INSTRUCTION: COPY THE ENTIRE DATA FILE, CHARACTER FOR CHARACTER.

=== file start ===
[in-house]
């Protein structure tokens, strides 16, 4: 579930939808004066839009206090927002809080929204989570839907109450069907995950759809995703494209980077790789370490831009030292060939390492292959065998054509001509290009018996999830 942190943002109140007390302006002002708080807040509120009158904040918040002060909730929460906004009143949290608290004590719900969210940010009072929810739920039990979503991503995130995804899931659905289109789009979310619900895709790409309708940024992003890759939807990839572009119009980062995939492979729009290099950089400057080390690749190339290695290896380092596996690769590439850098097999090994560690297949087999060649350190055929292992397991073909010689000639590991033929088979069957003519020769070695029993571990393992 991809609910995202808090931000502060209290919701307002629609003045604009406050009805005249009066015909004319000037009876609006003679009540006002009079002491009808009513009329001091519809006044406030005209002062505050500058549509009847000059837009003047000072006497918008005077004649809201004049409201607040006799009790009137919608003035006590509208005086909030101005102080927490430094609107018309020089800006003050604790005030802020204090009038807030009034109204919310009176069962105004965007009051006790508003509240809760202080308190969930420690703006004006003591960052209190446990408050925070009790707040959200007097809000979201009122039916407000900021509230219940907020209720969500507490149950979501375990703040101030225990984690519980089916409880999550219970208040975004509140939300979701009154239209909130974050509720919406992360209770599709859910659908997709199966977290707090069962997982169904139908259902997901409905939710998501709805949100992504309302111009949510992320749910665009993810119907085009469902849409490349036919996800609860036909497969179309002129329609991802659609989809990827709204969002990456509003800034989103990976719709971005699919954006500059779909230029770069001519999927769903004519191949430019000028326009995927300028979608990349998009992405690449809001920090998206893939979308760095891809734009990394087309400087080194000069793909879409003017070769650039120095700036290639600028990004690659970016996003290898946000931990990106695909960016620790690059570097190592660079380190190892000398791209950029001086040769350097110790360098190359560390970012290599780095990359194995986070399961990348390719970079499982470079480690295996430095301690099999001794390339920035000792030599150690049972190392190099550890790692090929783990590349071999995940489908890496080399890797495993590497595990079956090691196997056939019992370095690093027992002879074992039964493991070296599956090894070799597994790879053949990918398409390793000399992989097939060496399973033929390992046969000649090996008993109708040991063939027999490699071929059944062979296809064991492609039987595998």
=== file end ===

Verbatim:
[in-house]
């Protein structure tokens, strides 16, 4: 579930939808004066839009206090927002809080929204989570839907109450069907995950759809995703494209980077790789370490831009030292060939390492292959065998054509001509290009018996999830 942190943002109140007390302006002002708080807040509120009158904040918040002060909730929460906004009143949290608290004590719900969210940010009072929810739920039990979503991503995130995804899931659905289109789009979310619900895709790409309708940024992003890759939807990839572009119009980062995939492979729009290099950089400057080390690749190339290695290896380092596996690769590439850098097999090994560690297949087999060649350190055929292992397991073909010689000639590991033929088979069957003519020769070695029993571990393992 991809609910995202808090931000502060209290919701307002629609003045604009406050009805005249009066015909004319000037009876609006003679009540006002009079002491009808009513009329001091519809006044406030005209002062505050500058549509009847000059837009003047000072006497918008005077004649809201004049409201607040006799009790009137919608003035006590509208005086909030101005102080927490430094609107018309020089800006003050604790005030802020204090009038807030009034109204919310009176069962105004965007009051006790508003509240809760202080308190969930420690703006004006003591960052209190446990408050925070009790707040959200007097809000979201009122039916407000900021509230219940907020209720969500507490149950979501375990703040101030225990984690519980089916409880999550219970208040975004509140939300979701009154239209909130974050509720919406992360209770599709859910659908997709199966977290707090069962997982169904139908259902997901409905939710998501709805949100992504309302111009949510992320749910665009993810119907085009469902849409490349036919996800609860036909497969179309002129329609991802659609989809990827709204969002990456509003800034989103990976719709971005699919954006500059779909230029770069001519999927769903004519191949430019000028326009995927300028979608990349998009992405690449809001920090998206893939979308760095891809734009990394087309400087080194000069793909879409003017070769650039120095700036290639600028990004690659970016996003290898946000931990990106695909960016620790690059570097190592660079380190190892000398791209950029001086040769350097110790360098190359560390970012290599780095990359194995986070399961990348390719970079499982470079480690295996430095301690099999001794390339920035000792030599150690049972190392190099550890790692090929783990590349071999995940489908890496080399890797495993590497595990079956090691196997056939019992370095690093027992002879074992039964493991070296599956090894070799597994790879053949990918398409390793000399992989097939060496399973033929390992046969000649090996008993109708040991063939027999490699071929059944062979296809064991492609039987595998």